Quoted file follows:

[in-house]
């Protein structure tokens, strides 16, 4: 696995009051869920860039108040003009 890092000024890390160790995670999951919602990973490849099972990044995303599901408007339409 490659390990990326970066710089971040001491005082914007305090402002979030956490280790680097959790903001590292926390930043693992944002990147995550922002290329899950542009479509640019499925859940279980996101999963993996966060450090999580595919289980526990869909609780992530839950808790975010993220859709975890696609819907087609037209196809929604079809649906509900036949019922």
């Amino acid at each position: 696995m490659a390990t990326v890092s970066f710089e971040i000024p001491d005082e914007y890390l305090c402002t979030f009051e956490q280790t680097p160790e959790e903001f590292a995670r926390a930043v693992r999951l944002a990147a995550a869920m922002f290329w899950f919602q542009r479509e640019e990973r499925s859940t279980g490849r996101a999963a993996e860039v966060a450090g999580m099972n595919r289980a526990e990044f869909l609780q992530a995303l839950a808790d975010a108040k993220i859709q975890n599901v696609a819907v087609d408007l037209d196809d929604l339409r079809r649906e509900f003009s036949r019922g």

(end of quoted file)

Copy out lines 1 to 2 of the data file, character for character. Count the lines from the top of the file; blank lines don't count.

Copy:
[in-house]
């Protein structure tokens, strides 16, 4: 696995009051869920860039108040003009 890092000024890390160790995670999951919602990973490849099972990044995303599901408007339409 490659390990990326970066710089971040001491005082914007305090402002979030956490280790680097959790903001590292926390930043693992944002990147995550922002290329899950542009479509640019499925859940279980996101999963993996966060450090999580595919289980526990869909609780992530839950808790975010993220859709975890696609819907087609037209196809929604079809649906509900036949019922």